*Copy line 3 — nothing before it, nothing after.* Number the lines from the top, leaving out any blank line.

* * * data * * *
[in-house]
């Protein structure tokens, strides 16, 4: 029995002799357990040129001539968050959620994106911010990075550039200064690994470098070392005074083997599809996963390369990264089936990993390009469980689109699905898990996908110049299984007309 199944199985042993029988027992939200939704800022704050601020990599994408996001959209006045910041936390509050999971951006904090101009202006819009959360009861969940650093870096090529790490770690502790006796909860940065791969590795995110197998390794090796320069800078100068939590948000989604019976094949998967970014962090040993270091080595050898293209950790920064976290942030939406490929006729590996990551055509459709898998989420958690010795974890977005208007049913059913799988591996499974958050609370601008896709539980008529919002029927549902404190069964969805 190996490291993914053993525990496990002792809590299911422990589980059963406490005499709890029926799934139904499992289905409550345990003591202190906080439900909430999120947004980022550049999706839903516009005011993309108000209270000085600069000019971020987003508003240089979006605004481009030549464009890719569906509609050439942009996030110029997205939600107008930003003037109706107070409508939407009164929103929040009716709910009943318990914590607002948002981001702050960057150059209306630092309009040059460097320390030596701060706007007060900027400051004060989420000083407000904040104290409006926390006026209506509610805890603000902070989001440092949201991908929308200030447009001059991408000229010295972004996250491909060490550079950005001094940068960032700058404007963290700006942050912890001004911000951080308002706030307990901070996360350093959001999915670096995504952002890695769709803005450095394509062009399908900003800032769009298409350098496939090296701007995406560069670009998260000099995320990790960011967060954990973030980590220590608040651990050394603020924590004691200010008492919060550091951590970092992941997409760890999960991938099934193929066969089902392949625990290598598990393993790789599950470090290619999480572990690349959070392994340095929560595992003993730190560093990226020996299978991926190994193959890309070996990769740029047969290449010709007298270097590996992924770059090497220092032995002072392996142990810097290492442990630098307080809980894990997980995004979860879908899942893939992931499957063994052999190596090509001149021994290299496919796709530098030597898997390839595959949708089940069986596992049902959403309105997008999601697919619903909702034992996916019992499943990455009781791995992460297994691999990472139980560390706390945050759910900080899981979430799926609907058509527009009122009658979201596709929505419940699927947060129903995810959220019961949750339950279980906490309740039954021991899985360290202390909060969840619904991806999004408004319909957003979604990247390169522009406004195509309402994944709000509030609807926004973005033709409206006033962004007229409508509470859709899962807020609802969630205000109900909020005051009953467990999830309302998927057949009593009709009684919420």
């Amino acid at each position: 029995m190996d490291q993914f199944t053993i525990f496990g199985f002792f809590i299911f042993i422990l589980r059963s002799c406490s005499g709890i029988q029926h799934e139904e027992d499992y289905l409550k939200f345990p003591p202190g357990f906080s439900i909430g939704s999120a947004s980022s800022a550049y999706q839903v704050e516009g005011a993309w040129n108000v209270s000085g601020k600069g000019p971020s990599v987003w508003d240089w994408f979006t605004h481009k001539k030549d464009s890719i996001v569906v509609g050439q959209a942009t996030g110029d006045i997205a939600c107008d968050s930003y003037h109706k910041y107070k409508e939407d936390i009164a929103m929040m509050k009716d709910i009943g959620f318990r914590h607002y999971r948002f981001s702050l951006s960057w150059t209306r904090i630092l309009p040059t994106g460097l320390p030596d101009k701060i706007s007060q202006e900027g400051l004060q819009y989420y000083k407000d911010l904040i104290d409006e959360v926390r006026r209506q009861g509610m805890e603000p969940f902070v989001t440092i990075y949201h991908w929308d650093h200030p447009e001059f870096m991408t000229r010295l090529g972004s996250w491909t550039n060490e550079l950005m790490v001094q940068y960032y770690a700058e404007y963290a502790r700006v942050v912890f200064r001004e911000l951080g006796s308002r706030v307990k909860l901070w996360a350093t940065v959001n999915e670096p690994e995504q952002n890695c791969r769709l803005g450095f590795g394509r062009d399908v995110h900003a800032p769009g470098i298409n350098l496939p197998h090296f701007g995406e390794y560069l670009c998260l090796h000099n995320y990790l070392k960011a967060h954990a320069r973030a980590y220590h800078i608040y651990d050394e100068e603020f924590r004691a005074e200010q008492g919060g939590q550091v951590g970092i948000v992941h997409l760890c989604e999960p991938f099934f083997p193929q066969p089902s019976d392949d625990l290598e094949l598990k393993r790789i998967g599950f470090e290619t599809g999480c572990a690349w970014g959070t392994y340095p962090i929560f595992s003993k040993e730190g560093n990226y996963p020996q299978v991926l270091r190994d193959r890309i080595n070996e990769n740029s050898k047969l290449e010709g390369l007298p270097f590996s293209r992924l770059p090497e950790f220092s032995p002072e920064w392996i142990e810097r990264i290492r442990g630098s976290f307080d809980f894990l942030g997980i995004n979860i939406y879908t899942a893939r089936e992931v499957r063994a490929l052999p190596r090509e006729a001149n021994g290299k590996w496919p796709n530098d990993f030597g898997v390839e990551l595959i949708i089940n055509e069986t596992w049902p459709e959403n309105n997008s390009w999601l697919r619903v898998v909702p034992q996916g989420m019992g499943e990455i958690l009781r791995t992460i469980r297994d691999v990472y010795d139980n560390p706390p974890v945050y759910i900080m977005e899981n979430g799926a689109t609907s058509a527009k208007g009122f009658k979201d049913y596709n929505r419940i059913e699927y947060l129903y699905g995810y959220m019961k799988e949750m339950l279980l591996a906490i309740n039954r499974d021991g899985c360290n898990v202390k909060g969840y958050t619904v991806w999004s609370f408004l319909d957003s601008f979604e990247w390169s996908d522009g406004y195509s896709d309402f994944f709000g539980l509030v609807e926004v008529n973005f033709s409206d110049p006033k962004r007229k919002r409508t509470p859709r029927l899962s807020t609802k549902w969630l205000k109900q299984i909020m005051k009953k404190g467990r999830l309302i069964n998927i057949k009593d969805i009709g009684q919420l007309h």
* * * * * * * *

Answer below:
């Amino acid at each position: 029995m190996d490291q993914f199944t053993i525990f496990g199985f002792f809590i299911f042993i422990l589980r059963s002799c406490s005499g709890i029988q029926h799934e139904e027992d499992y289905l409550k939200f345990p003591p202190g357990f906080s439900i909430g939704s999120a947004s980022s800022a550049y999706q839903v704050e516009g005011a993309w040129n108000v209270s000085g601020k600069g000019p971020s990599v987003w508003d240089w994408f979006t605004h481009k001539k030549d464009s890719i996001v569906v509609g050439q959209a942009t996030g110029d006045i997205a939600c107008d968050s930003y003037h109706k910041y107070k409508e939407d936390i009164a929103m929040m509050k009716d709910i009943g959620f318990r914590h607002y999971r948002f981001s702050l951006s960057w150059t209306r904090i630092l309009p040059t994106g460097l320390p030596d101009k701060i706007s007060q202006e900027g400051l004060q819009y989420y000083k407000d911010l904040i104290d409006e959360v926390r006026r209506q009861g509610m805890e603000p969940f902070v989001t440092i990075y949201h991908w929308d650093h200030p447009e001059f870096m991408t000229r010295l090529g972004s996250w491909t550039n060490e550079l950005m790490v001094q940068y960032y770690a700058e404007y963290a502790r700006v942050v912890f200064r001004e911000l951080g006796s308002r706030v307990k909860l901070w996360a350093t940065v959001n999915e670096p690994e995504q952002n890695c791969r769709l803005g450095f590795g394509r062009d399908v995110h900003a800032p769009g470098i298409n350098l496939p197998h090296f701007g995406e390794y560069l670009c998260l090796h000099n995320y990790l070392k960011a967060h954990a320069r973030a980590y220590h800078i608040y651990d050394e100068e603020f924590r004691a005074e200010q008492g919060g939590q550091v951590g970092i948000v992941h997409l760890c989604e999960p991938f099934f083997p193929q066969p089902s019976d392949d625990l290598e094949l598990k393993r790789i998967g599950f470090e290619t599809g999480c572990a690349w970014g959070t392994y340095p962090i929560f595992s003993k040993e730190g560093n990226y996963p020996q299978v991926l270091r190994d193959r890309i080595n070996e990769n740029s050898k047969l290449e010709g390369l007298p270097f590996s293209r992924l770059p090497e950790f220092s032995p002072e920064w392996i142990e810097r990264i290492r442990g630098s976290f307080d809980f894990l942030g997980i995004n979860i939406y879908t899942a893939r089936e992931v499957r063994a490929l052999p190596r090509e006729a001149n021994g290299k590996w496919p796709n530098d990993f030597g898997v390839e990551l595959i949708i089940n055509e069986t596992w049902p459709e959403n309105n997008s390009w999601l697919r619903v898998v909702p034992q996916g989420m019992g499943e990455i958690l009781r791995t992460i469980r297994d691999v990472y010795d139980n560390p706390p974890v945050y759910i900080m977005e899981n979430g799926a689109t609907s058509a527009k208007g009122f009658k979201d049913y596709n929505r419940i059913e699927y947060l129903y699905g995810y959220m019961k799988e949750m339950l279980l591996a906490i309740n039954r499974d021991g899985c360290n898990v202390k909060g969840y958050t619904v991806w999004s609370f408004l319909d957003s601008f979604e990247w390169s996908d522009g406004y195509s896709d309402f994944f709000g539980l509030v609807e926004v008529n973005f033709s409206d110049p006033k962004r007229k919002r409508t509470p859709r029927l899962s807020t609802k549902w969630l205000k109900q299984i909020m005051k009953k404190g467990r999830l309302i069964n998927i057949k009593d969805i009709g009684q919420l007309h």